Putting a price on YouTube

You’ve got your Netflix subscription and maybe you also pay for music services like Pandora or Spotify. Well, YouTube might end up on your monthly bill to pay too.

The world’s largest video site is expected to release a subscription model for some of the content on YouTube. The details are sketchy but before you panic, let’s be clear: The vast majority of YouTube videos are expected to remain free.

And you know how that works, right? If I go on YouTube and want to watch a video, then I have to sit through an ad. It’s an advertising model that’s ripped from traditional TV.

The only problem is that while sales of online video ads are growing, they’re still just a $4 billion market, said Clark Fredricksen, a researcher at eMarketer. “The television market is a $65 billion market,” Fredricksen said.

So how does YouTube catch up? Last year, the online video giant shelled out $200 million to launch a handful of channels. Some like The Onion and Jamie Oliver’s Food Tube are popular. But the word is, many of the shows are expensive to produce and they’re having a hard time making money off of ads.

The subscription model might help, said Colin Gillis, an analyst at BGC partners. “By moving, or at least trying to see if there’s subscription revenue base out there that can help drive more quality content, that’s something they’re willing to try,” Gillis said.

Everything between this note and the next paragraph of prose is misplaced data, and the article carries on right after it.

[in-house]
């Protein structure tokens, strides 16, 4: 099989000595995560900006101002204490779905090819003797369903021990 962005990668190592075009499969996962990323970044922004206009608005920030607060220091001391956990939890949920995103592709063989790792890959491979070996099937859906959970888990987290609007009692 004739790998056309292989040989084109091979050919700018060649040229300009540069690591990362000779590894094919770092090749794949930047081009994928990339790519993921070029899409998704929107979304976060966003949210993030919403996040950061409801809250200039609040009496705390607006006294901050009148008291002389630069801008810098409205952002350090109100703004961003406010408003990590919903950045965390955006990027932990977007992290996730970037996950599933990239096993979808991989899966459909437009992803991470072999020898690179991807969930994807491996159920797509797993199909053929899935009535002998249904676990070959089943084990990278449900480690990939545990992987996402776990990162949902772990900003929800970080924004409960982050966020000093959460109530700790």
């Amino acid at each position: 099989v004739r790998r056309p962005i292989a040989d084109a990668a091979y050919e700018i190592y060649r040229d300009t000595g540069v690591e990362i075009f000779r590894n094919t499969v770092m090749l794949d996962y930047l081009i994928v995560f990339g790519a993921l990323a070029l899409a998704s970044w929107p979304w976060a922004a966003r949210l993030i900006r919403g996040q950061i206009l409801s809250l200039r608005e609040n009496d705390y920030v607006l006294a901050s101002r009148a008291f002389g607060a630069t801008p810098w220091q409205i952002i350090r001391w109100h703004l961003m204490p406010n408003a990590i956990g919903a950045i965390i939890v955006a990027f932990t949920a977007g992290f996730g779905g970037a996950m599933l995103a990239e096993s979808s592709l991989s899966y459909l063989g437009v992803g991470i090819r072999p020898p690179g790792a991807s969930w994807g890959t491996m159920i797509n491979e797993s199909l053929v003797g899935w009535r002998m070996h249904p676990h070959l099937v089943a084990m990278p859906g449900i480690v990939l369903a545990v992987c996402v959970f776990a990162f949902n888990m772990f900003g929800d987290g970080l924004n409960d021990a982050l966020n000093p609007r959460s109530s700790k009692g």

Google, which owns YouTube, says subscription fees aren’t a matter of “if” but “when.” And the word is that they’re only expected to apply to about 50 channels.

Sameet Sinha, an analyst at B. Riley and Company, doesn’t expect subscriptions to turn-off users. “More and more people are getting used to it that if we want higher quality then we have to somehow pay for it,” Sinha said.

He adds that Netflix and Hulu have taught users to pay. So now, YouTube’s challenge is to make sure that the price is right.  

About the author

Queena Kim covers technology for Marketplace. She lives in the Bay Area.

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